Typically they reside in social groups of up to eight individuals dominated by females as the males leave the group once they reach puberty. So once you spot one, you’ll likely see the whole group emerging from the forest.

Squirrels & Flying Lemurs

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A flying lemur. Image credit: Getty Images.

The plantain or slender species of squirrel can often be seen climbing trees or rustling on the forest floor, most commonly in the morning or early evening.

Flying lemurs also reside in the reserve, but don’t confuse them with squirrels. Flying lemurs are arboreal climbers and glide using ‘wings’ which are broad folds of skin between their long limbs and tail, a bit like bats. They also have webbed feet with claws.

If you’re extremely lucky, you may see the red-cheeked flying squirrel, as Bukit Timah is the only place in Singapore where it can be found.

Malayan Pangolin

Although you’re unlikely to spot them because they’re shy and solitary nocturnal creatures, the Malayan Pangolin (also known as the scaly anteater) can be found in the Bukit Timah Nature Reserve.

They’re a critically endangered mammal covered in scales that are made of compressed hair. When threatened, a pangolin curls up into an armoured ball and may also use its anal gland to produce a foul smell to deter any predators. 

Snakes & Reptiles

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A Wagler’s Pit viper spotted in Bukit Timah Nature Reserve. Image credit: Getty Images.

There are many types of snake in Bukit Timah Nature Reserve, some of which are poisonous. Most of these are elusive so you need not worry, but if you do spot one, be sure not to get too close!

Common reptiles in the reserve include the reticulated python, the paradise tree snake and the common sun skink.

The Flora of Bukit Timah

batoko plums
Batoko plums (otherwise known as lovi-lovi) in the reserve. Image credit: Akhila Mahesha Keerawella via Getty Images.

According to the Singapore tourism board, a hectare-plot of land in Bukit Timah Nature Reserve contains on average more tree species than the whole of North America, highlighting its rich biodiversity, which is all protected by the 2005 Parks & Trees Act 2005.

Attempts are made to preserve the reserve’s natural state, for instance, a fallen tree is likely to be left to rot and to provide a habitat for plants and insects. 

Singapore’s tallest trees, reaching over 40 metres at Bukit Timah Reserve, are from the Dipterocarp family. Among these, a Seraya is estimated to be around 360 years old – one of Singapore’s oldest trees.

Because the trees form a dense canopy, there are few flowers in the rainforest, although there are orchids if you look hard enough.

However amongst the trees, there is a vast tangle of climbing palms (rattans), vines and ferns. In fact, there are over 80 different species of ferns growing here alone. Ground-growing gingers and figs, noticeable by their small spherical green fruits growing on its trunks, are abundant, as well as colourful batoko plums (lovi-lovi).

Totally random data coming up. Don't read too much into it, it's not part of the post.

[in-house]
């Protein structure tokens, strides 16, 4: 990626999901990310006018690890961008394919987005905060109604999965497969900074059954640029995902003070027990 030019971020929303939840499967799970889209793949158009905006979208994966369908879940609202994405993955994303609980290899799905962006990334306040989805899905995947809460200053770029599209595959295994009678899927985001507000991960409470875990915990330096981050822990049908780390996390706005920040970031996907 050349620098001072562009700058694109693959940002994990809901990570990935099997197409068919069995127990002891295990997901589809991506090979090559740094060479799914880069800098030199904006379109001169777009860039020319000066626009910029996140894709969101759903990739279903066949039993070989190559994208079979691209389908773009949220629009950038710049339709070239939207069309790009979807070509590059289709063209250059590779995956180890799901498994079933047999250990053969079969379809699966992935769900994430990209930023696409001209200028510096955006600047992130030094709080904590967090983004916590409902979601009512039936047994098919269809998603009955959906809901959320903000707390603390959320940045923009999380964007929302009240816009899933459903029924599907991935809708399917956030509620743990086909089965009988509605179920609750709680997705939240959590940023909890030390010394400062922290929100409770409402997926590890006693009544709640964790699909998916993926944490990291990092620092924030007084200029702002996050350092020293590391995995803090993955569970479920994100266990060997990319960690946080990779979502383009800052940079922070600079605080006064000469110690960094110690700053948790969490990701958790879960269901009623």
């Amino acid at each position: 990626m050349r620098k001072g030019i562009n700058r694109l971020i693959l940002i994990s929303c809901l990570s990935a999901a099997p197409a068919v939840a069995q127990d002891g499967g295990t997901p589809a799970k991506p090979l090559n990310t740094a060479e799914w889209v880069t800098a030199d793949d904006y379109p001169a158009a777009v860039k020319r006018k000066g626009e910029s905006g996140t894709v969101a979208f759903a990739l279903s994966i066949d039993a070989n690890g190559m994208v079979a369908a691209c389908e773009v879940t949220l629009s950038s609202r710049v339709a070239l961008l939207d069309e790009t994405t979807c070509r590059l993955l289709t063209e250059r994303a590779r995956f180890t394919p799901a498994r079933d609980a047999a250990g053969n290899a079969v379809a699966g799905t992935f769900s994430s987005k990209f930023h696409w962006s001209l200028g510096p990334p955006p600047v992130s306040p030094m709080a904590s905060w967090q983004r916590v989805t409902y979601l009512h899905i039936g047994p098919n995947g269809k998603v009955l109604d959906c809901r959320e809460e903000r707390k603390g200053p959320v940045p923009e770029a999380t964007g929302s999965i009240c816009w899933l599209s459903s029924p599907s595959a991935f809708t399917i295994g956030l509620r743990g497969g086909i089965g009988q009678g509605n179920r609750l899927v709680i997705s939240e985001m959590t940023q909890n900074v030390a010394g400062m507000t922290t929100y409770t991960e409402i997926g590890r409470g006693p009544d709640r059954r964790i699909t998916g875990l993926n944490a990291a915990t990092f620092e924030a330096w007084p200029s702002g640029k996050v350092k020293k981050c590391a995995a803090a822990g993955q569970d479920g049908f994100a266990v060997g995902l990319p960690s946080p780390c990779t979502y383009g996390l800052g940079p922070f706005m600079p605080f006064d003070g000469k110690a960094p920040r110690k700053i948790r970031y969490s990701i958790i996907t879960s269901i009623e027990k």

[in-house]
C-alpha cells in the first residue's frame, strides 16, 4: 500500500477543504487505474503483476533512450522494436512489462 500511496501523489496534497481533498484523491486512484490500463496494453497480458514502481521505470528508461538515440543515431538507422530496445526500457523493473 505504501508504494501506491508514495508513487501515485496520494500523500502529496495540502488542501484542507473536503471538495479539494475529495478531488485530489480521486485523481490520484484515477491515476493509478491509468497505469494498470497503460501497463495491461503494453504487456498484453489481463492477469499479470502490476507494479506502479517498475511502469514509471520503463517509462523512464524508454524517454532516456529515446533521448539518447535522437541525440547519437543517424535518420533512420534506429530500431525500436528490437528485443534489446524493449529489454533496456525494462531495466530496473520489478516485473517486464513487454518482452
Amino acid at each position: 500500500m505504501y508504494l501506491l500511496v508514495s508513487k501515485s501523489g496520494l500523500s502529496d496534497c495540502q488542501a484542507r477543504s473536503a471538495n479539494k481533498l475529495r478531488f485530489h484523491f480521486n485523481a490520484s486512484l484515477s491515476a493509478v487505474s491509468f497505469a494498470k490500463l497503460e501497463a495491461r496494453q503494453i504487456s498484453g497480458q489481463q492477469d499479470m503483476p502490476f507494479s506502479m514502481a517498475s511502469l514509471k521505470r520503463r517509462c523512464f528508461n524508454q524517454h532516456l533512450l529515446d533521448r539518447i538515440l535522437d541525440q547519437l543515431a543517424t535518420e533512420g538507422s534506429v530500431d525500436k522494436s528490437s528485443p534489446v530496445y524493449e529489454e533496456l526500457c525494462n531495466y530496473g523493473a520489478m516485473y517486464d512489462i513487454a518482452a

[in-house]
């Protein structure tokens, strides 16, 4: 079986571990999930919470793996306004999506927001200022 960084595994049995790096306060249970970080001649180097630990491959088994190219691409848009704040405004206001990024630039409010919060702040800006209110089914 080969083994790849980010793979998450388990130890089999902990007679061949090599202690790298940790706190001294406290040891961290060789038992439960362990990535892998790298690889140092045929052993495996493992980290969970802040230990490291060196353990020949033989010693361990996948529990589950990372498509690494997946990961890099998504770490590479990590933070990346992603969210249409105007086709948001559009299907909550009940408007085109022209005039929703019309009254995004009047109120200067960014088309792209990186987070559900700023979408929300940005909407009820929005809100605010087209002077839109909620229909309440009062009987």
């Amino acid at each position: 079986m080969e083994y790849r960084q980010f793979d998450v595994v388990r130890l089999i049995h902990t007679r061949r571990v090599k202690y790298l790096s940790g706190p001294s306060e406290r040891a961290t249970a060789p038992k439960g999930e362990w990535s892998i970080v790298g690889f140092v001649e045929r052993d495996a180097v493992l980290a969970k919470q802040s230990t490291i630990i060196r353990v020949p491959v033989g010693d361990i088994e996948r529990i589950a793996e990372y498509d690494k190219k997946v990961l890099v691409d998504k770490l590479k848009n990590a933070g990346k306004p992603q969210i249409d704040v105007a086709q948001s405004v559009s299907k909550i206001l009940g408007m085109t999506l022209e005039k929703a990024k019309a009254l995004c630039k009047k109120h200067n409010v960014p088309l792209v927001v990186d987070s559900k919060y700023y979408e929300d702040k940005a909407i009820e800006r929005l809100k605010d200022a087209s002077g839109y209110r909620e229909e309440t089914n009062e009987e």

If you tread quietly and walk with eyes wide open, you’ll see an astonishing variety of plant and animal life in the Bukit Timah Nature Reserve. 

What You Need to Know About Visiting Bukit Timah Nature Reserve

An old sign at Bukit Timah train station
Image credit: Stephane Jaquemet via Getty Images.

Bukit Timah Nature Reserve is open from 7am to 7pm, and there is no admission charge, making it a fantastic free activity to do in Singapore.

It’s best to visit in the early morning or late afternoon when it is not so hot, there are fewer visitors, and there is more chance of spotting wildlife. 

Sturdy shoes are recommended if you’re going to follow the jungle trails. You need to be aware that these paths can be challenging to walk: steep and uneven in places with protruding tree roots and muddy patches in places (the rain in the tropics can be torrential). The reserve is wheelchair accessible as far as the Visitor Centre.

Make sure to take plenty of water (you can fill up at the visitor centre) and a good insect repellent.

If you take your own food, you are asked to ensure that you do not leave anything behind and to not feed the monkeys. Better still, look forward to a meal in one of the many small restaurants on the road behind the bus stop where you may have arrived.

Final Thoughts

Bukit Timah Nature Reserve is a verdant wildlife sanctuary amidst the urban landscape of Singapore, offering a tranquil escape into the tropical biodiversity of the region.

With its easy accessibility, diverse flora and fauna, and the opportunity to witness the splendour of a primary rainforest, a half day trip to Bukit Timah Nature Reserve is a must-do for any outdoor or wildlife-loving explorer.

If you like the sound of the Bukit Temah Reserve, then you may also be interested in a day trip to Pulau Ubin, a history and nature-rich island just 15 minutes off Singapore’s northeastern coast. Pulau Ubin is a safe place to visit solo, or with the whole family, and a popular thing to do is to hire a bike to explore it on two wheels. 

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Author: Karen Warren

Karen Warren is a freelance writer, book reviewer and novelist. She writes about travel on her website WorldWideWriter.